This week’s parshah commences with the method how to count the Jewish people. The result of improper counting is an epidemic. What’s the connection between counting and a plague? King David’s census saw a realization of those disastrous results realized when 70,000 Jewish men died in one morning. Why did he count the people? Are there any permitted counting methods? Can one count a small number of people in order to know, for example, how many places to set at the table? Is counting permitted for a mitzva, such as to know how many men are present for minyan? What can be done if counting is performed by a person ignorant of the danger, or by a non-Jew? Can the Jewish people be counted for no significant reason? Is one permitted to take part in a general census? Of this, and more, in the following article.
The second pasuk in this week’s parashah reads: “When you take the sum of the children of Yisroel according to their numbers, let each one give to the Lord an atonement for his soul when they are counted; then there will be no plague among them when they are counted” (Shemos, 30:12). Rashi explains: “When you wish to take the sum of their numbers to know how many they are, do not count them by the head, but each one shall give a half-shekel, and you shall count the shekels. [Thereby] you will know their number.” And why should this method be employed? Rashi continues: “For the evil eye has power over numbered things, and pestilence comes upon them, as we find in David’s time.”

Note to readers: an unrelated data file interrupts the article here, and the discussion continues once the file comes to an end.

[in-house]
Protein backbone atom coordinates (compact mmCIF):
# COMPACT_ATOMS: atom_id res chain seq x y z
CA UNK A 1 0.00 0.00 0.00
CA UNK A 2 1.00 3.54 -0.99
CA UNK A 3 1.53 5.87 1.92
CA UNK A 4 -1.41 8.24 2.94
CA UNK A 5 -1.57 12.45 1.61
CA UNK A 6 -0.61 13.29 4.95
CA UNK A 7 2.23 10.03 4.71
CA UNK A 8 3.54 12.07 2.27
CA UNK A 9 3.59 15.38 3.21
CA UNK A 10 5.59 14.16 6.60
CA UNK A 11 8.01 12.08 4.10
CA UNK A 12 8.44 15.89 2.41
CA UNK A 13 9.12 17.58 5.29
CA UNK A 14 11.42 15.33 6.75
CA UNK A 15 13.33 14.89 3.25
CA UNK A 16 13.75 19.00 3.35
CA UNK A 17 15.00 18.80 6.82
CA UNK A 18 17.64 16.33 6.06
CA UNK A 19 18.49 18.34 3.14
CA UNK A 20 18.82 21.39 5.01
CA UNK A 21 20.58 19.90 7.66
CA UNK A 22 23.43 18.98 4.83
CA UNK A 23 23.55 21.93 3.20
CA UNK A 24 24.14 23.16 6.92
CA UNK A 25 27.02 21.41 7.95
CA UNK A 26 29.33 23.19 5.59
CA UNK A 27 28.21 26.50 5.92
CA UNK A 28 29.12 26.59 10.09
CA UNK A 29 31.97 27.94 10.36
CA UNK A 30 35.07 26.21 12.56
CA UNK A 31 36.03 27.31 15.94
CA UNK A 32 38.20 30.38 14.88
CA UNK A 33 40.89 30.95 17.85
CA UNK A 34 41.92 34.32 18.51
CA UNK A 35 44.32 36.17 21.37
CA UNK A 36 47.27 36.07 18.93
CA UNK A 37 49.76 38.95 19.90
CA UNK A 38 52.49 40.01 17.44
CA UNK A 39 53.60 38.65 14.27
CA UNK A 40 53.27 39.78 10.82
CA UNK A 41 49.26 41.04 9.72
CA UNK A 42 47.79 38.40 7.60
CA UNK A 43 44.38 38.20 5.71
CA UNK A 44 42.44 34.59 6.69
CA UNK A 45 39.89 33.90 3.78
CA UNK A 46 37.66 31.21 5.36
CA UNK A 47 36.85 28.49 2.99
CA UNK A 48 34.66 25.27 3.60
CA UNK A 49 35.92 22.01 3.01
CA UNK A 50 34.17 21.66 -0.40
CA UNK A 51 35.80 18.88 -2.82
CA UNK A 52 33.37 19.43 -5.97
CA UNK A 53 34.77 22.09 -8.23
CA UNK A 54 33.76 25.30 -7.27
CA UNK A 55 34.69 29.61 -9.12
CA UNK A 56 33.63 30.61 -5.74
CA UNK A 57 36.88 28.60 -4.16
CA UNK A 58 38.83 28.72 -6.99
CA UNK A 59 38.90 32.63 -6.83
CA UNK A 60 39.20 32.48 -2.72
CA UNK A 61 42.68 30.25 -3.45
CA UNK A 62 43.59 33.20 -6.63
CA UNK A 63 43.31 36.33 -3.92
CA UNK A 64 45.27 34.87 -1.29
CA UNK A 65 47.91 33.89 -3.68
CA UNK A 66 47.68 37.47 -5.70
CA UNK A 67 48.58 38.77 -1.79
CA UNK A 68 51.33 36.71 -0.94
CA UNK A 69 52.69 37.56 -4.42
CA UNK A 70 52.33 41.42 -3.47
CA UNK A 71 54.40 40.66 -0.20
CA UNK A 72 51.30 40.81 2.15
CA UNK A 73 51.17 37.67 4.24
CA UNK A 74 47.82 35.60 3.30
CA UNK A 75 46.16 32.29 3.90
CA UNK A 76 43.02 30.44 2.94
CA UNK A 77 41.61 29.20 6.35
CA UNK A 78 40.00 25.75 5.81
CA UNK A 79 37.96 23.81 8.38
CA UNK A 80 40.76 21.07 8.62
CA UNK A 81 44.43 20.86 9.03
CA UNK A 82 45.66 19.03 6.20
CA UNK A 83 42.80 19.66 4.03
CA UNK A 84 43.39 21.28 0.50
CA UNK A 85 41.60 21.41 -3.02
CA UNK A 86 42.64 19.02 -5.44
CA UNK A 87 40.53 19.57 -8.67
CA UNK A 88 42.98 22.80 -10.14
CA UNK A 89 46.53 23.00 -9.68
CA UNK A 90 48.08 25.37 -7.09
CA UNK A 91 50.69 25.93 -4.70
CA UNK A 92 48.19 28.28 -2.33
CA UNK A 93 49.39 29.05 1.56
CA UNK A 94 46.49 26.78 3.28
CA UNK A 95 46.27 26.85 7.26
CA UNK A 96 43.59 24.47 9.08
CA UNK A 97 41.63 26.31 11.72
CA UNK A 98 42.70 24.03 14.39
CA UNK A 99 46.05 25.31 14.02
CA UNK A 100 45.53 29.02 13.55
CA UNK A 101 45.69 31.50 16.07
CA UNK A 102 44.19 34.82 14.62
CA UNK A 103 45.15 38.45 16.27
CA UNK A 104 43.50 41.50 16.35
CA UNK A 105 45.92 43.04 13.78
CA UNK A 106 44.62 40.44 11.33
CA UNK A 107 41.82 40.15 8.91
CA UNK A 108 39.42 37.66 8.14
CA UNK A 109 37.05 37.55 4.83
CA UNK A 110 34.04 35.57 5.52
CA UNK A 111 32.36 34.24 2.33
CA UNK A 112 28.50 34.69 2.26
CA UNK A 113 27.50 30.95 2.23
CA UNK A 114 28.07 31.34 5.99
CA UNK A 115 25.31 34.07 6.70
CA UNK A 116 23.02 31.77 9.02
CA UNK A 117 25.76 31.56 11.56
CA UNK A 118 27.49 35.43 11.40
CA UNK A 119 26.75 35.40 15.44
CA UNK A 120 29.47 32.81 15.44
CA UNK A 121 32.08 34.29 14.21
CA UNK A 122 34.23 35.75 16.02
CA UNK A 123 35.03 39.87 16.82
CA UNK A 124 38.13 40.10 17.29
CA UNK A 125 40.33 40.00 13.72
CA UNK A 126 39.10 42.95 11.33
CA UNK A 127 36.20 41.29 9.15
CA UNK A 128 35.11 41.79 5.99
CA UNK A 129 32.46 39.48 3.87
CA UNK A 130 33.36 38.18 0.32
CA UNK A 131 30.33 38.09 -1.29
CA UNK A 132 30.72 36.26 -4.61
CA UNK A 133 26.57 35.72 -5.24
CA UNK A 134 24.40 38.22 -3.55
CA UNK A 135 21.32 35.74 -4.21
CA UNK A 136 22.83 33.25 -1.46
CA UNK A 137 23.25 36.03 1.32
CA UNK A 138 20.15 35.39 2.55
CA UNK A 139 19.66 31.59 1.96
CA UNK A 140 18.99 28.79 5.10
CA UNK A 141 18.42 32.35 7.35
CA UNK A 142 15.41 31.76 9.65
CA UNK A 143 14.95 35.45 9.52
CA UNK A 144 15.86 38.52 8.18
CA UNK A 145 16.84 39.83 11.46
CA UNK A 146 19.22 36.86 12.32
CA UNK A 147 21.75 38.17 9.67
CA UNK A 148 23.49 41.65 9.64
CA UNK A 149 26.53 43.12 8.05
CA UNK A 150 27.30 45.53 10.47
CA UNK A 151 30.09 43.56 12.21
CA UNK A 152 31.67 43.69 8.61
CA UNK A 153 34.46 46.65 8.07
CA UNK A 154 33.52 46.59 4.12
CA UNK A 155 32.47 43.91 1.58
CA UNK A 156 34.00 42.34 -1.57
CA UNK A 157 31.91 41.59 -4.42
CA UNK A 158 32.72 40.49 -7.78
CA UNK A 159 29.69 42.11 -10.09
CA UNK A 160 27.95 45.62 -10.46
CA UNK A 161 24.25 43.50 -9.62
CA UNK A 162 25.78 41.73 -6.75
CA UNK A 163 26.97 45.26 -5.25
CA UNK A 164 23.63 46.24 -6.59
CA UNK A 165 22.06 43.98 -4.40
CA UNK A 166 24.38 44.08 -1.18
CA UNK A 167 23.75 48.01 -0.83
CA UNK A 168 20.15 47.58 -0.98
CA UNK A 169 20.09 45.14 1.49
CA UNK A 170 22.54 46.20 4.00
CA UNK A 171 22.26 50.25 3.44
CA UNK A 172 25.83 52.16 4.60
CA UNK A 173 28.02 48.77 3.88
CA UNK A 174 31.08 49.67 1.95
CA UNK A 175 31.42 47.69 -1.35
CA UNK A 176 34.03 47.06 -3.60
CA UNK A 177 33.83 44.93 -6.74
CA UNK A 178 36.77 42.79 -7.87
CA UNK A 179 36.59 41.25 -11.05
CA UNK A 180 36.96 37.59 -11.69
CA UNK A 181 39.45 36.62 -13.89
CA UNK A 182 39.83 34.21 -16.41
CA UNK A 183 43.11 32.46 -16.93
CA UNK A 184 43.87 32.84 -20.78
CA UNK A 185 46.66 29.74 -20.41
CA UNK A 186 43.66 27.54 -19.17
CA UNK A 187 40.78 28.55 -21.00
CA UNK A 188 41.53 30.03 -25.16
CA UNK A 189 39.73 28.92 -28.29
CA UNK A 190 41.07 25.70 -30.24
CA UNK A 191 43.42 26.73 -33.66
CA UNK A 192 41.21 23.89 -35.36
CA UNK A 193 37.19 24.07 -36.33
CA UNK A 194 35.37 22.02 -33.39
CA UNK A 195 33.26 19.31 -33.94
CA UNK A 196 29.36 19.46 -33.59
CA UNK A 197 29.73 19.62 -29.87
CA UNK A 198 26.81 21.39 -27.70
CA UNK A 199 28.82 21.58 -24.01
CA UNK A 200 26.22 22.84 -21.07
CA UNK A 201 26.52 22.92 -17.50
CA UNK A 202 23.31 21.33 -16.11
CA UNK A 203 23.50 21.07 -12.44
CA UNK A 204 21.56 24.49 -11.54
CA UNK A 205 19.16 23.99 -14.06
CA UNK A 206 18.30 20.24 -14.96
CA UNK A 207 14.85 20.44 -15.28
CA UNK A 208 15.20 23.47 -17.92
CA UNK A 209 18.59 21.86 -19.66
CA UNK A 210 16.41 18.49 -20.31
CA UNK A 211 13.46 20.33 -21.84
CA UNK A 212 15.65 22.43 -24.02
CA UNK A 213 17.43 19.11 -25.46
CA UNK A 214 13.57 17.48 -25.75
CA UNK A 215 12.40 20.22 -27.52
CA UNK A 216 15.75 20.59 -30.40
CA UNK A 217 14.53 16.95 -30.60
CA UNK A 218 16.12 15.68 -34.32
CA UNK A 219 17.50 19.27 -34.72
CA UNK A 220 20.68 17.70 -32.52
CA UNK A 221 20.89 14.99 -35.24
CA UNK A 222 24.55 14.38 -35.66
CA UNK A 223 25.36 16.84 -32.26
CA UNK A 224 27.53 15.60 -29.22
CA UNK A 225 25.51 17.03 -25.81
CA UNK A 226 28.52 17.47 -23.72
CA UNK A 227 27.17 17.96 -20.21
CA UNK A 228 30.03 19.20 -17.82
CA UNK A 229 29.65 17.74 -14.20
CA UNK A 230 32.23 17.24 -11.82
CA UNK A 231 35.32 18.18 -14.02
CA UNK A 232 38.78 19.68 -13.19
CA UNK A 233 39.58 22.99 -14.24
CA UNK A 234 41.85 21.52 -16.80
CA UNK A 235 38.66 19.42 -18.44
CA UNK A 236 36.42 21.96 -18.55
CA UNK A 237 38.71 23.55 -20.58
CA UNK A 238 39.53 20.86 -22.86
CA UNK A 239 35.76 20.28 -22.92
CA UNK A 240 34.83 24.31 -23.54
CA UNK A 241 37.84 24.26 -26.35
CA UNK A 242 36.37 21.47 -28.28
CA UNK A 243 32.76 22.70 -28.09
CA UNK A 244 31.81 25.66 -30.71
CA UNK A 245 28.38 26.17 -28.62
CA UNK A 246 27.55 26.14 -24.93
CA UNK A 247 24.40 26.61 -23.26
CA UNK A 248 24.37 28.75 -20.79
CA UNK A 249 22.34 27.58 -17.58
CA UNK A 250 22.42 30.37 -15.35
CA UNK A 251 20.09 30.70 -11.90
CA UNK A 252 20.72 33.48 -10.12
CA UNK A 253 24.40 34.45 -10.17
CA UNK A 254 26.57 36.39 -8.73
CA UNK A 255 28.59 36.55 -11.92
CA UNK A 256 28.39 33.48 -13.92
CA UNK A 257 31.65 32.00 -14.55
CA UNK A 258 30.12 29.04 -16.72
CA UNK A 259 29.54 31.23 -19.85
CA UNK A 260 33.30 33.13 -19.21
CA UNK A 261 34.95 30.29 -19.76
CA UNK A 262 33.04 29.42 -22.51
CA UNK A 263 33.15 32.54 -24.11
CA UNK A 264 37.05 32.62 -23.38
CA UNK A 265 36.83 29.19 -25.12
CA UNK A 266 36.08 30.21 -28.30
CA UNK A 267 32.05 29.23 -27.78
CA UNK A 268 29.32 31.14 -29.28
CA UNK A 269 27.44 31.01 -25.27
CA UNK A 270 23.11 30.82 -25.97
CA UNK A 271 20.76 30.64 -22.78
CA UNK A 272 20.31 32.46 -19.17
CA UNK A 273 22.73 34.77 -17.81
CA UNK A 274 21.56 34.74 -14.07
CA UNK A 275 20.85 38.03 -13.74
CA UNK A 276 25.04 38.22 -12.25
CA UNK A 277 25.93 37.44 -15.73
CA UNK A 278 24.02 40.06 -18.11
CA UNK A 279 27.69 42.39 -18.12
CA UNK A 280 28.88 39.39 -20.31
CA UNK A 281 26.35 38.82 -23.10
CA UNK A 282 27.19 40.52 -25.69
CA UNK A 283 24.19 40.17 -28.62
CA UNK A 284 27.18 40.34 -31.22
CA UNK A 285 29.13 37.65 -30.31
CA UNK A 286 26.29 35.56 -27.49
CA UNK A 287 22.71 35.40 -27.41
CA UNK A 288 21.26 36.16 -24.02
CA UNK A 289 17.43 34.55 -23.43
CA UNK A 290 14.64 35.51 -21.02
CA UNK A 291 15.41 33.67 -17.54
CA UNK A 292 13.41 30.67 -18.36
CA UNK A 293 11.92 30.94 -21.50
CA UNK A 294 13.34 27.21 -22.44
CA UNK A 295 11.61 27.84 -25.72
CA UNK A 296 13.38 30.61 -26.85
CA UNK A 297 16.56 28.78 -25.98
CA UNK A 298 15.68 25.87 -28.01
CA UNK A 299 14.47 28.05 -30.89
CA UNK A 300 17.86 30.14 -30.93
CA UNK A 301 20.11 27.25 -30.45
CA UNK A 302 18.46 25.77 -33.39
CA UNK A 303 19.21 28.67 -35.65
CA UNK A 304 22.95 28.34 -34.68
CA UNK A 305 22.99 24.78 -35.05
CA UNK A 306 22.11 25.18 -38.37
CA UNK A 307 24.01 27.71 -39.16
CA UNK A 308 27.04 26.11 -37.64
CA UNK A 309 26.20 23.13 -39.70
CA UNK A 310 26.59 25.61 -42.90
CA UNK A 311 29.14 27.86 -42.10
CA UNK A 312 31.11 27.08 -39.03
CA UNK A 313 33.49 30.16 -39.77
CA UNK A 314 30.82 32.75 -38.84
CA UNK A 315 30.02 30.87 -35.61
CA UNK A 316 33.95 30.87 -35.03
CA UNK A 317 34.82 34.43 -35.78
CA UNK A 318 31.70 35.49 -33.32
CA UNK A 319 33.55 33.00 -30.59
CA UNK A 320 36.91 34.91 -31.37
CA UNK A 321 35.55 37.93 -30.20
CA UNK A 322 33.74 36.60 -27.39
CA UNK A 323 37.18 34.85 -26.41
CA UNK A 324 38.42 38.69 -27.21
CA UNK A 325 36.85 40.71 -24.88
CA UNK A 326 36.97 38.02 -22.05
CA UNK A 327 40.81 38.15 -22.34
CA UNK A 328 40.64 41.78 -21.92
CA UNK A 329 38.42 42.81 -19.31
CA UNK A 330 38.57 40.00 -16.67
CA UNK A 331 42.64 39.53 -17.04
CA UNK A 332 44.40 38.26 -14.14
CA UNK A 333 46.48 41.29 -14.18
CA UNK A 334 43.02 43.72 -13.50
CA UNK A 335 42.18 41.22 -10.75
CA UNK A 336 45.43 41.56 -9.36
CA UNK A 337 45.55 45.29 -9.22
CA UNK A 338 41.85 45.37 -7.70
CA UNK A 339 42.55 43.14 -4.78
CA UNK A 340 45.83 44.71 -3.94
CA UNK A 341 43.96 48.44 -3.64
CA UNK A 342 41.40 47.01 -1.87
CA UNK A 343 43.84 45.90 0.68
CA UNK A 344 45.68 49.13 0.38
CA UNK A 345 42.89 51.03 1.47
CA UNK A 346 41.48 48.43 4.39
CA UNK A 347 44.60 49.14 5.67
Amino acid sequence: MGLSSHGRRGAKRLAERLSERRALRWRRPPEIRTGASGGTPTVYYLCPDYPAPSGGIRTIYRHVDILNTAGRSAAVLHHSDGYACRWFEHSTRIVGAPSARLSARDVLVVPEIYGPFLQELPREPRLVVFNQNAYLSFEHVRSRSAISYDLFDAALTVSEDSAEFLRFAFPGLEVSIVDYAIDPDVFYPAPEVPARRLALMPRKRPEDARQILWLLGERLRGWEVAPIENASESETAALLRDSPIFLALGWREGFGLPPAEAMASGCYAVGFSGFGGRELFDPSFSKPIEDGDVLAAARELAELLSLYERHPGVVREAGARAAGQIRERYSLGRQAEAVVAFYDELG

Source of the Prohibition
The Gemara (Yoma 22b) outlines the prohibition:
Rabbi Elazar said: Whoever counts a group of Jews violates a negative mitzva, as it is stated: “And the number of the children of Yisroel will be like the sand of the sea, which cannot be measured” (Hoshea 2:1). Rabbi Elazar interprets the words “cannot be measured” to mean: they may not be measured. Rav Nacḥman bar Yitzcḥak said: One who counts a group of Jews in fact violates two negative mitzvot, as it is stated in that verse: “Which cannot be measured and cannot be counted” (Hoshea 2:1).